include voluntary work. We strongly suggest getting advice about your immigration conditions before starting work, to ensure that you don’t inadvertently break your visa/residence conditions. For further information about working in the UK contact the University’s International & Study Abroad Office (www.sussex.ac.uk/international) or visit the UK Council for International Student Affairs website at www.ukcisa.org.uk
5.2 National Minimum Wage Virtually all workers over the age of 16 are entitled to be paid at least the National Minimum Wage (NMW), which means that employers are obliged by law to pay their workers a minimum hourly wage, regardless of where they work, the size of the firm or the worker’s occupation. This includes part-time workers, workers on short-term contracts, casual workers, agency workers and people from overseas who are working in the UK, so the chances are that if you get a job you are entitled to be paid at least the NMW. The NMW is fixed at different rates for certain groups of workers, depending on your age:
Type of NMW
Hourly rate of NMW from 01.10.13
Workers aged 21 or over
Workers aged 18-20 inclusive
Workers aged 16 and 17
For more information about the NMW, or for advice on what to do if your employer is not paying you at least this amount, contact the Pay and Work Rights Helpline on 0800 9172368.
5.3 Income Tax and National Insurance Under UK law there are certain deductions employers have to make from employeesâ€™ wages. These include tax and national insurance. As a student you have to pay both income tax and national insurance in the same way as anyone else working in the UK. How much (if anything) you have to pay depends on how much you earn and your tax status e.g. whether or not you have any special allowances. Income Tax Everyone can earn or receive an amount of income in each year before paying tax. This is called the personal allowance and is currently ÂŁ9,440 per year in the 2013/14 tax year for single people under 65. If your income is below your personal allowance during the tax year you will not have to pay any income tax. A tax year starts on 6 April in one year and ends on 5 April in the next. If you have paid tax throughout the year but your total income was not, or is not likely to be, as much as your personal allowance you may be able to claim a refund. Ask your local tax office for a repayment claim form (a P50) or download one from HM Revenue and Customs website (www.hmrc.gov.uk). NB: If you have more than one job at the same time, you should contact your local tax office to get a different tax code for your second job in order to avoid either over or under-paying. National Insurance Contributions (NICs) If your gross pay (i.e. your total pay before deductions) is more than a certain amount each week your employer will also deduct National Insurance contributions (NICs) from your pay. NICs are important for UK nationals because they entitle you to certain contributory benefits and count towards your pension, but all workers, including non-UK workers, must pay them depending on how much you earn. If you have more than one job, you will usually pay NICs on both jobs. All UK nationals are automatically allocated a National Insurance (NI) number at 16 (as long as Child Benefit has been in payment). If you are a non-UK student who is working in the UK there is no requirement to have a NI number before you start work - however once you have a job, you will need to apply for one. To apply, ring the National Insurance Registrations Helpline on 0845 915 7006. It will take some time for your NI number to be allocated to you but in the meantime your employer can set up a temporary NI number. For further information about income tax or National Insurance Contributions, have a look at the section of the HMRC website specifically for students (http://www.hmrc.gov.uk/students) or contact your local tax office.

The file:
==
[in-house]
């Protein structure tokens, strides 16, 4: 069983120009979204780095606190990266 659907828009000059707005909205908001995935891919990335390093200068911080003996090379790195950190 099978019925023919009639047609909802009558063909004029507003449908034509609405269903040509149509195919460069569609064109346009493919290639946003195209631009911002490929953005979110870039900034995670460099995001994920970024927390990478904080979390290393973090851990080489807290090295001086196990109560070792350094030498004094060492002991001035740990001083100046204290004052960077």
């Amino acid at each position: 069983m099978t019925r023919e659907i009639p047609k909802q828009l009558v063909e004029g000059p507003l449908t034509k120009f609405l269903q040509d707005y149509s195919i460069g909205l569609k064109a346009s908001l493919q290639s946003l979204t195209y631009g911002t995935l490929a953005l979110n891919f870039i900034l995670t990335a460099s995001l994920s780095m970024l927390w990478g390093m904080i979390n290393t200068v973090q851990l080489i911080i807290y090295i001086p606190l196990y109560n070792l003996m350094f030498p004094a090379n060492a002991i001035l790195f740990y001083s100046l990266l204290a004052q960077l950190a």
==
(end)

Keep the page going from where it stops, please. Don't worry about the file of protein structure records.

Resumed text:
Changes in Circumstances
Sometimes your circumstances might change during your course. For example, you might move in with a partner, have a baby, start receiving some money you weren’t getting before or take time out from your course amongst many other things. Depending on your individual circumstances, any of these changes might affect your finances. If your circumstances change whilst you are at Sussex, speak to one of the professional advisers at the Students’ Union Advice & Representation Centre to see how this might affect your finances. International students: Changes to your circumstances may also have implications for your visa. If your circumstances change you should seek advice from the International and Study Abroad Office (www.sussex.ac.uk/International) or from the UK Council for International Student Affairs (www.ukcisa.org.uk) to find out what, if any, implications this might have for your visa.